From shareholder value to employment brand to government relations, every organization is under greater scrutiny as the world watches to see which employers falter as they navigate the economic and human crisis of COVID-19. It’s not just about whether your business will be left standing when the world returns to work: it’s whether anyone – employees and clients – will want to return to you. Already we’ve seen dozens of employers announce layoffs and salary cuts, only to walk back their decision when it was met with pushback. With public sentiment firmly entrenched on the side of workers, employers must be mindful of how they comport themselves throughout the crisis, and leaders would be wise to consider how they can serve their community.


Conclusion

If you came looking for a definitive, step-by-step guide for how to help your business power through Coronavirus and come out stronger on the other side, I’m sorry to report that I don’t have a crystal ball. But if the collective wisdom of our #MercerChats panelists and participants tells me anything, it’s that there are actions leaders can take now to better prepare themselves for whatever comes next. That is:

  • Support those who support you – Employers rely on their workforce to come to work and deliver for them every single day, and even in the midst of the greatest challenge of our lifetimes, they’re still showing up. Leaders should honor this commitment by reciprocating with the support they need.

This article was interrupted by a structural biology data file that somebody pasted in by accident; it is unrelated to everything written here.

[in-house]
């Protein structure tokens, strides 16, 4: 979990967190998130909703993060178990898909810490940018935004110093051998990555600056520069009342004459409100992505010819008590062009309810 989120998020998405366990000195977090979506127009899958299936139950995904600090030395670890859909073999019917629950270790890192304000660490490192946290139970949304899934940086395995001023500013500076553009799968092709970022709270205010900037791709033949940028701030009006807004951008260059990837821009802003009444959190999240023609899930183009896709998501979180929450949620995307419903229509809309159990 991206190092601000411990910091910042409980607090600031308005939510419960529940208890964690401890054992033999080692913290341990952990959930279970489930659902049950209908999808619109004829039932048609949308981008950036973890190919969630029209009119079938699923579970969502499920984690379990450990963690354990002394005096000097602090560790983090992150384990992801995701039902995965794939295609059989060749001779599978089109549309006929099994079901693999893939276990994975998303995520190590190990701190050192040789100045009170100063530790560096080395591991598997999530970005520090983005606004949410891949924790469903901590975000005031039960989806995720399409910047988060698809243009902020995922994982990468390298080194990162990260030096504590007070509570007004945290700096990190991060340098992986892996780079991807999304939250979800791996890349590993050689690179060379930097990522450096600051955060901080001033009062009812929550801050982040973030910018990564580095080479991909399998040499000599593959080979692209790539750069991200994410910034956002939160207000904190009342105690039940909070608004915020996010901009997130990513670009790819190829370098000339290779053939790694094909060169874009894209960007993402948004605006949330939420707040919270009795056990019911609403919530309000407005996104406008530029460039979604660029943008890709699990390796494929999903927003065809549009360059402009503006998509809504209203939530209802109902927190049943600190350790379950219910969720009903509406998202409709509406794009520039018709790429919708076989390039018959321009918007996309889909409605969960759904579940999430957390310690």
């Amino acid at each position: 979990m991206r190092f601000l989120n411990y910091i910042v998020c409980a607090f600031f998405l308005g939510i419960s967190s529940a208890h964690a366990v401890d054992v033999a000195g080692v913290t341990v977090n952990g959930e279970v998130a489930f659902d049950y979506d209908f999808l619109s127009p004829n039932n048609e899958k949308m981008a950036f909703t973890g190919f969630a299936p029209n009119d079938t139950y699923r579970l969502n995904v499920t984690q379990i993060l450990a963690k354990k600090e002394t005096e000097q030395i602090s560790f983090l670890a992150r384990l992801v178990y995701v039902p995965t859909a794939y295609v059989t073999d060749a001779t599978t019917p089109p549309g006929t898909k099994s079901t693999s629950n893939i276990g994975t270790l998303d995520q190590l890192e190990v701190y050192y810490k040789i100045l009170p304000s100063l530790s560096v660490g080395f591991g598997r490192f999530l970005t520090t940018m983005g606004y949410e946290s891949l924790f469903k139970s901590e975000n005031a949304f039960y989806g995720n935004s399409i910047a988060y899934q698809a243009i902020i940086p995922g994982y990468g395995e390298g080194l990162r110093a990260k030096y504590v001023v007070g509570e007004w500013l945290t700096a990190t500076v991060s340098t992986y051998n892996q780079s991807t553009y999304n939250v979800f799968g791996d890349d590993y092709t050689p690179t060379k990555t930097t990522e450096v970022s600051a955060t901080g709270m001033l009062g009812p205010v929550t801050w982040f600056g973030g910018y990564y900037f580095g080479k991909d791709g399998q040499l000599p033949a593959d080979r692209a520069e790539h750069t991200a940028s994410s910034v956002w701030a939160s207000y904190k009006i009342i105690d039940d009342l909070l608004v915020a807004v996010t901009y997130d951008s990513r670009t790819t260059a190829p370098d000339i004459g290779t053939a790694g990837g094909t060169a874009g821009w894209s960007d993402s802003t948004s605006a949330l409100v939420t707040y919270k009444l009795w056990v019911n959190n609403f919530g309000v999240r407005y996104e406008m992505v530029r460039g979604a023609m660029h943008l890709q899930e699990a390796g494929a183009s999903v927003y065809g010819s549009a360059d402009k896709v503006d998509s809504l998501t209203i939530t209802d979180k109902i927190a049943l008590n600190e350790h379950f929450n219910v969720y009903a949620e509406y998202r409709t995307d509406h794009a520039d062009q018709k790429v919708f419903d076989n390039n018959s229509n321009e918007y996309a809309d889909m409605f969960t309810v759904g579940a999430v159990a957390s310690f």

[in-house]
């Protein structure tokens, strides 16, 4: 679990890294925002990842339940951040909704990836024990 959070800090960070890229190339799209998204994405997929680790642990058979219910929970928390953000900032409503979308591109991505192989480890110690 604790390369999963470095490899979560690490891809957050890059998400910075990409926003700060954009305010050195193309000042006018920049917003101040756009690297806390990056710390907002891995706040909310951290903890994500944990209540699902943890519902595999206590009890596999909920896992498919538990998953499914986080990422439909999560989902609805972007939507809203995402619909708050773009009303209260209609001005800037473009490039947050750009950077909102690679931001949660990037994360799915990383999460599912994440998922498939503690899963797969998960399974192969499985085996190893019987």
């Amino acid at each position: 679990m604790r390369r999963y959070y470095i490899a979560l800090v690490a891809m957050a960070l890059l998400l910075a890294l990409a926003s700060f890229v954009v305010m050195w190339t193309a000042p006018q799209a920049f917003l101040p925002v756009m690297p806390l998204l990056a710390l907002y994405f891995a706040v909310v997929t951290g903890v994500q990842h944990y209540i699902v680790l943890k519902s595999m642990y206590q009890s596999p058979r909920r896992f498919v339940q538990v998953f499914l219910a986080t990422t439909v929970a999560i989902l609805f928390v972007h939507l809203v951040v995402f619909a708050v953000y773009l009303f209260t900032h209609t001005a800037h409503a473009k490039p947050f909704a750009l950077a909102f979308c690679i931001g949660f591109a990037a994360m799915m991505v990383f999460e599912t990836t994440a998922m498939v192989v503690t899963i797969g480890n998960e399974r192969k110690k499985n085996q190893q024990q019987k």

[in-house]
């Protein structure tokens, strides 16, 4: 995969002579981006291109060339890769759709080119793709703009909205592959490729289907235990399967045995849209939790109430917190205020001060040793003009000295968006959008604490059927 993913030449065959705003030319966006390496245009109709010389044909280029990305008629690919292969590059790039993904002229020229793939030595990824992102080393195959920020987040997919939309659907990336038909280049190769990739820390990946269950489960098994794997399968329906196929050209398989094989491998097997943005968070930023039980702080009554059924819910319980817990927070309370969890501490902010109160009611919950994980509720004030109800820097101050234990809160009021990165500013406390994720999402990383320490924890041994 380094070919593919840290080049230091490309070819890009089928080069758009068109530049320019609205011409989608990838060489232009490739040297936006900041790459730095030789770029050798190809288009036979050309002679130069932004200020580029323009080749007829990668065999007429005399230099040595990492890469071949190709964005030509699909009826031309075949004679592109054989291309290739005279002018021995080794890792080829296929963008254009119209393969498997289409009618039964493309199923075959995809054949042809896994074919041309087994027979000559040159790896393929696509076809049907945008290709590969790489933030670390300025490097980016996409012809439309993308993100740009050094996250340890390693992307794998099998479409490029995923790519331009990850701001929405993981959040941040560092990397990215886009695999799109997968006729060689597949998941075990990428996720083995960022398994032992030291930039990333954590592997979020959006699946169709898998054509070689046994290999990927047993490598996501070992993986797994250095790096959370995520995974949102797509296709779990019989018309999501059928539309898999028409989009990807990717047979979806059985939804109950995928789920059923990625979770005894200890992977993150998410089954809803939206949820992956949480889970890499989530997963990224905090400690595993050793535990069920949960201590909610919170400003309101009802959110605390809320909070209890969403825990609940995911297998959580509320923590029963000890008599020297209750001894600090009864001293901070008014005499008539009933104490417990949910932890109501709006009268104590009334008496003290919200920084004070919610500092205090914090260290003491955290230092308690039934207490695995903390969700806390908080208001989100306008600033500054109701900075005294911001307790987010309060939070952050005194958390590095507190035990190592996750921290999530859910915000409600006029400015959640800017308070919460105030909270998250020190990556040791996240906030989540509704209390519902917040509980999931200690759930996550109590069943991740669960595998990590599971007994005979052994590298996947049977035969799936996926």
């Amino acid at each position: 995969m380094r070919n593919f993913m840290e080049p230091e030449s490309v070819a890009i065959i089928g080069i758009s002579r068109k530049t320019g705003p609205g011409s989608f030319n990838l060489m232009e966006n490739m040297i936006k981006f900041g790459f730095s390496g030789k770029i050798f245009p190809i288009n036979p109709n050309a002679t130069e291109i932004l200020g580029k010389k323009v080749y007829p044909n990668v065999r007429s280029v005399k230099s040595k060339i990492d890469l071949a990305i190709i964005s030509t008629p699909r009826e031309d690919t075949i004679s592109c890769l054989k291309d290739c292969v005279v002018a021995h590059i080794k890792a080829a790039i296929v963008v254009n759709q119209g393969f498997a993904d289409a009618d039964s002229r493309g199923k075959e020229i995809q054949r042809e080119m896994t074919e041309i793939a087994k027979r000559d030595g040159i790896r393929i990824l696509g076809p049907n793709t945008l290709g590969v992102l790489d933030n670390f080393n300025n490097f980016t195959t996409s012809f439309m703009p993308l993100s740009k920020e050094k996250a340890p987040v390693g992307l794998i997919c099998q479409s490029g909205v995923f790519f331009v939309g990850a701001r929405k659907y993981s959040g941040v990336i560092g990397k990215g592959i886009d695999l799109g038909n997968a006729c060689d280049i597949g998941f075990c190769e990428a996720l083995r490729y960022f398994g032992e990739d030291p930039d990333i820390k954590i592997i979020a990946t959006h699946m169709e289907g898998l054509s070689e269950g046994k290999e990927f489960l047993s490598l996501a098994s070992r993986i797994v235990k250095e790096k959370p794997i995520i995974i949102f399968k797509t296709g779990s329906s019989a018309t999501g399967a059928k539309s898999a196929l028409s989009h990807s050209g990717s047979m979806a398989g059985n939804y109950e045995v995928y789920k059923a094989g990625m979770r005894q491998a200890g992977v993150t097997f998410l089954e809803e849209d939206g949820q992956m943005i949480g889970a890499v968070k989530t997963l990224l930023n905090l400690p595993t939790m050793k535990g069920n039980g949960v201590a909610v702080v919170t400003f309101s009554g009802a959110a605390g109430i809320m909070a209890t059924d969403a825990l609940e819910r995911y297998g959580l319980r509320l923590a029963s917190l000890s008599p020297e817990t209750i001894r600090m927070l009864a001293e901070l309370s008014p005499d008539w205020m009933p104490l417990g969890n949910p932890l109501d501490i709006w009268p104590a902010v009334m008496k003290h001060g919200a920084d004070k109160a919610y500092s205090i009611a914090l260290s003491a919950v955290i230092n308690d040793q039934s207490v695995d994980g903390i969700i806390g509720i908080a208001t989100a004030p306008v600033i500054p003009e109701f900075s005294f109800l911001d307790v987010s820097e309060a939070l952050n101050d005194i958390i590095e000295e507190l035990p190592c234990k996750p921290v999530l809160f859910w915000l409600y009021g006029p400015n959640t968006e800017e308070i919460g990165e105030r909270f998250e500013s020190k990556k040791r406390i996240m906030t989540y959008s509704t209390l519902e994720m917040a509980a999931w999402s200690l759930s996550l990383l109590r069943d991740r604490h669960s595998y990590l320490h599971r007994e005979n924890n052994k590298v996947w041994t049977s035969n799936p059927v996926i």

• Look for positive changes amid the tragedy – Business leaders love to note how the pace of change is only accelerating, and COVID-19 just put rocket fuel into the engine. Look for how the world of work is evolving in real time to meet the challenges of today, then apply those lessons to the possibilities of tomorrow.
  • Don’t lose your sense of self in the panic – Top employers are recognized as top employers for a reason. Safeguard your hard-earned brand equity by making decisions that suit your entire organization, and consider how you’ll greet employees and clients as they return after the pandemic has passed.
Danielle Guzman
by Danielle Guzman

Global Head Social Media & Distributed Content

Global Head of Social Media & Distributed Content